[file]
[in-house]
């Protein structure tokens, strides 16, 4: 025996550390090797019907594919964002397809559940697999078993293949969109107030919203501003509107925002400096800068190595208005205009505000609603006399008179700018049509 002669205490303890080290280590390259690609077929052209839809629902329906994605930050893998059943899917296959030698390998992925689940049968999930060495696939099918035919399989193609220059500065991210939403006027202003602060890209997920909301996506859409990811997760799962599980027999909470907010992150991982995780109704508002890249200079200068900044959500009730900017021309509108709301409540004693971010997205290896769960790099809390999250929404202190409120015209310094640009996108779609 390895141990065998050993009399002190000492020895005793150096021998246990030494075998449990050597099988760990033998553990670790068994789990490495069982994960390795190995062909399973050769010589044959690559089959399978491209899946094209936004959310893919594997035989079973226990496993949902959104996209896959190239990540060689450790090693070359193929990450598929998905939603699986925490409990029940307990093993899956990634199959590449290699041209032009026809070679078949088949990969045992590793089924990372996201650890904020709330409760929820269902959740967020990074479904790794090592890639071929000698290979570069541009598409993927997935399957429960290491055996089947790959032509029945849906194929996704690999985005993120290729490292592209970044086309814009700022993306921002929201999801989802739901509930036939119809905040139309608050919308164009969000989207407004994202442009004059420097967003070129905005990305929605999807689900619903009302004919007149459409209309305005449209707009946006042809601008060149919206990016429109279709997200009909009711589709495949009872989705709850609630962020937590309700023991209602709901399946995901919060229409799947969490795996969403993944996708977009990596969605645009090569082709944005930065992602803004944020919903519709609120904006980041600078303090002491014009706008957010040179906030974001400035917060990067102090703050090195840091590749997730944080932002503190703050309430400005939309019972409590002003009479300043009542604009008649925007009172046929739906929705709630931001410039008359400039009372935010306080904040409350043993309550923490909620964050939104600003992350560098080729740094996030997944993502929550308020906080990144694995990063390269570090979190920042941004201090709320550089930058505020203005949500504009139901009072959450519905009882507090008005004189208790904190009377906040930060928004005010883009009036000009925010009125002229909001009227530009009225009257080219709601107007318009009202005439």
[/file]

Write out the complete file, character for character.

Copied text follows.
[in-house]
């Protein structure tokens, strides 16, 4: 025996550390090797019907594919964002397809559940697999078993293949969109107030919203501003509107925002400096800068190595208005205009505000609603006399008179700018049509 002669205490303890080290280590390259690609077929052209839809629902329906994605930050893998059943899917296959030698390998992925689940049968999930060495696939099918035919399989193609220059500065991210939403006027202003602060890209997920909301996506859409990811997760799962599980027999909470907010992150991982995780109704508002890249200079200068900044959500009730900017021309509108709301409540004693971010997205290896769960790099809390999250929404202190409120015209310094640009996108779609 390895141990065998050993009399002190000492020895005793150096021998246990030494075998449990050597099988760990033998553990670790068994789990490495069982994960390795190995062909399973050769010589044959690559089959399978491209899946094209936004959310893919594997035989079973226990496993949902959104996209896959190239990540060689450790090693070359193929990450598929998905939603699986925490409990029940307990093993899956990634199959590449290699041209032009026809070679078949088949990969045992590793089924990372996201650890904020709330409760929820269902959740967020990074479904790794090592890639071929000698290979570069541009598409993927997935399957429960290491055996089947790959032509029945849906194929996704690999985005993120290729490292592209970044086309814009700022993306921002929201999801989802739901509930036939119809905040139309608050919308164009969000989207407004994202442009004059420097967003070129905005990305929605999807689900619903009302004919007149459409209309305005449209707009946006042809601008060149919206990016429109279709997200009909009711589709495949009872989705709850609630962020937590309700023991209602709901399946995901919060229409799947969490795996969403993944996708977009990596969605645009090569082709944005930065992602803004944020919903519709609120904006980041600078303090002491014009706008957010040179906030974001400035917060990067102090703050090195840091590749997730944080932002503190703050309430400005939309019972409590002003009479300043009542604009008649925007009172046929739906929705709630931001410039008359400039009372935010306080904040409350043993309550923490909620964050939104600003992350560098080729740094996030997944993502929550308020906080990144694995990063390269570090979190920042941004201090709320550089930058505020203005949500504009139901009072959450519905009882507090008005004189208790904190009377906040930060928004005010883009009036000009925010009125002229909001009227530009009225009257080219709601107007318009009202005439």